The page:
REVIEW: Tom Dyer’s “Songs From Academia Vol. 2: Instrumental and Spoken Word, 1980-2008”

Image and video hosting by TinyPic At the end of 2009, Green Monkey Records founder Tom Dyer released a retrospective of his own work called Songs From Academia Vol. 1, and from the title along it meant that there was more in store. Here’s that more.

Songs From Academia Vol. 2: Instrumental and Spoken Word, 1980-2008 goes back 30 years at a time when Seattle and its music scene was proud to be isolated from the rest of the world. All of these songs sound like perfect background for unused films, and that’s because Dyer devoted a lot of time and energy to make sure they were good, even if at times they were just good for him. This is a true solo album, with most of the songs featuring Dyer accompanying Dyer. “Van Vliet Street” could easily be something from the Captain Beefheart files but this 1981 track could have easily been performed by Romeo Void as well, complete with psychotic saxophone solo. If you’re more into the kind of country you might hear at a bar after 2am, tune in to “Grub”. “Skank!”, sounds like what N*E*R*D would have sounded like if they were able to jam with Prince in 1983, while “More Colors Available” sounds like what our childhood dreams of Japan were like: nothing but a collage of video games. “Ornette” rocks hard as Dyer jams with The Adults and makes it sound raw and raunchy.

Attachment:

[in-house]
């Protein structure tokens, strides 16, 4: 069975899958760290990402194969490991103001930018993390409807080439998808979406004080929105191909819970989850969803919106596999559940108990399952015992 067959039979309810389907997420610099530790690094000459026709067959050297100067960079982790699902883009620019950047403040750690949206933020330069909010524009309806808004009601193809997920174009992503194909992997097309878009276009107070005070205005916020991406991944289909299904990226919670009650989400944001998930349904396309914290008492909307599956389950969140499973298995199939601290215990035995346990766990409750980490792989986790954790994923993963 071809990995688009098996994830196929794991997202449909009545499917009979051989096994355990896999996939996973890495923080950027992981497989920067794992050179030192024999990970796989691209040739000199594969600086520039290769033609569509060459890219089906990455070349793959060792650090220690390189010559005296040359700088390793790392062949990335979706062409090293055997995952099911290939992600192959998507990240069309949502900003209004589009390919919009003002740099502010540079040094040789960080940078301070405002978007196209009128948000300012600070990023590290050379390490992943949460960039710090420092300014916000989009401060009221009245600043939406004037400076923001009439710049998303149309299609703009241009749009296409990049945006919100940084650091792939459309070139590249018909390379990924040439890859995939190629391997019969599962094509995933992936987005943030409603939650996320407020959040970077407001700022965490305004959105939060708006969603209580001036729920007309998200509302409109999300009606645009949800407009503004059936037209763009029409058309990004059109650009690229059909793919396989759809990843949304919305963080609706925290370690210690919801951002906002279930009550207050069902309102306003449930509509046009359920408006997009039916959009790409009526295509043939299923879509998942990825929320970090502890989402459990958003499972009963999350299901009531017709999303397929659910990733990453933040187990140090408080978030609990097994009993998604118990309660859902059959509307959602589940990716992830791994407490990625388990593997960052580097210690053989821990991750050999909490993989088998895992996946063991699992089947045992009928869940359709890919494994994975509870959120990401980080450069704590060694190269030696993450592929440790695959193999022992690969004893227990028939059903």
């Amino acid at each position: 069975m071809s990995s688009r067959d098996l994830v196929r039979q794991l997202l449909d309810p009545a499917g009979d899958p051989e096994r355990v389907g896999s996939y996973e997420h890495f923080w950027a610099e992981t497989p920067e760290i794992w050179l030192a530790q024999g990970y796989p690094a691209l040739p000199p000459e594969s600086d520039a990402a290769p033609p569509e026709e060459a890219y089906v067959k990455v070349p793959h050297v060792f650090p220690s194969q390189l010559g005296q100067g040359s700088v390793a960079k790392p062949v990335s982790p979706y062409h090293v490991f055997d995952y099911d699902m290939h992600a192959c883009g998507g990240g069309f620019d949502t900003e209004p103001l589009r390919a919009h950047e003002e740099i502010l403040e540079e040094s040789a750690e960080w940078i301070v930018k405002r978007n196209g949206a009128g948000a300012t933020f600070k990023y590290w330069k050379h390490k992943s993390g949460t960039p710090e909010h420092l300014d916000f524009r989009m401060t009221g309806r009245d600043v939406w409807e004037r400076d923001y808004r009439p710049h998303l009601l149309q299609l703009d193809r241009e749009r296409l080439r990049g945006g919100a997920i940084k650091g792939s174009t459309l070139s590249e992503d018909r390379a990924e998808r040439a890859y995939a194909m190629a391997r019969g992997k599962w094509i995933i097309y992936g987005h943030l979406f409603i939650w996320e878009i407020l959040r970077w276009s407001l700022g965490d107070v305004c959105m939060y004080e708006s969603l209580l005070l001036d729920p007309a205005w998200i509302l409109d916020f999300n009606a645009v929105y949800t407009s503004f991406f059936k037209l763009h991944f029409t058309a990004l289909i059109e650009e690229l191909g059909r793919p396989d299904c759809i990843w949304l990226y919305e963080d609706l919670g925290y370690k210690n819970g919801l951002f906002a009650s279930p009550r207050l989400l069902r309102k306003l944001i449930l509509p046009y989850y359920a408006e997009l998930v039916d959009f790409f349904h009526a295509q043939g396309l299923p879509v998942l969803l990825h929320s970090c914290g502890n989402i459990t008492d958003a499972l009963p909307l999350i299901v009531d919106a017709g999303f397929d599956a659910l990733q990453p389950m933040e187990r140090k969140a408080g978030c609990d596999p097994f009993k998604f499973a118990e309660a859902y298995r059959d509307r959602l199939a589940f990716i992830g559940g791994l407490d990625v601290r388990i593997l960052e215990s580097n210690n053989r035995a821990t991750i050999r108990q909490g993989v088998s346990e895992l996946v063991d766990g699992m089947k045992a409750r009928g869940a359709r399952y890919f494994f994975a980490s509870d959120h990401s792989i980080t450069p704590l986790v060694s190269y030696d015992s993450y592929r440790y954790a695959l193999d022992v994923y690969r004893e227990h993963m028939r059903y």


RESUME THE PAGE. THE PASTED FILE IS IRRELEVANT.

The newer recordings sound like they were done 20 to 30 years ago, and the fact that the older songs still sound fresh shows how well these songs have held up, particularly for those who remember what the Seattle music scene was like pre-… well, everything. If Dyer and Green Monkey Records blew up in the same way Queensryche, Heart, Kenny G., Robert Cray, and Rail did… well, listening to this makes me a bit happy that it didn’t become a worldwide success, because it’s an artist who sounded not so much thirsty, as he was itching to create anything to create sound. I’m thankful that this exists. I’m not sure having a world full of Tom Dyer copycats would be a good one, which is my way of saying he is one of a kind, representing what Seattle music is all about, period.


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